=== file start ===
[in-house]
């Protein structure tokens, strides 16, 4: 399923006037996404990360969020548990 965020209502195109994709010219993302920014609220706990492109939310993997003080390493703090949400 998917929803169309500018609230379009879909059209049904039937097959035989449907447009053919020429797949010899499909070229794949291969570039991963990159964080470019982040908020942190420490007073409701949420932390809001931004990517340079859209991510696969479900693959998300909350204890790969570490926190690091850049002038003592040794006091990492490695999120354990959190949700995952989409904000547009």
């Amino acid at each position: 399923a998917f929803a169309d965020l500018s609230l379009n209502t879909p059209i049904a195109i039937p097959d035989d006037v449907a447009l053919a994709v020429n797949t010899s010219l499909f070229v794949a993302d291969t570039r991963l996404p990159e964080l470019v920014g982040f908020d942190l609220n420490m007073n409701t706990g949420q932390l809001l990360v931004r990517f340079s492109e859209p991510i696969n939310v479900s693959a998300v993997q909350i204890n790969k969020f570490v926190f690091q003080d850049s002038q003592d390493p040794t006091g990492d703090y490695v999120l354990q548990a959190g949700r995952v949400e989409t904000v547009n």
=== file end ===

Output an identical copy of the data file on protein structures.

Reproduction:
[in-house]
């Protein structure tokens, strides 16, 4: 399923006037996404990360969020548990 965020209502195109994709010219993302920014609220706990492109939310993997003080390493703090949400 998917929803169309500018609230379009879909059209049904039937097959035989449907447009053919020429797949010899499909070229794949291969570039991963990159964080470019982040908020942190420490007073409701949420932390809001931004990517340079859209991510696969479900693959998300909350204890790969570490926190690091850049002038003592040794006091990492490695999120354990959190949700995952989409904000547009």
């Amino acid at each position: 399923a998917f929803a169309d965020l500018s609230l379009n209502t879909p059209i049904a195109i039937p097959d035989d006037v449907a447009l053919a994709v020429n797949t010899s010219l499909f070229v794949a993302d291969t570039r991963l996404p990159e964080l470019v920014g982040f908020d942190l609220n420490m007073n409701t706990g949420q932390l809001l990360v931004r990517f340079s492109e859209p991510i696969n939310v479900s693959a998300v993997q909350i204890n790969k969020f570490v926190f690091q003080d850049s002038q003592d390493p040794t006091g990492d703090y490695v999120l354990q548990a959190g949700r995952v949400e989409t904000v547009n």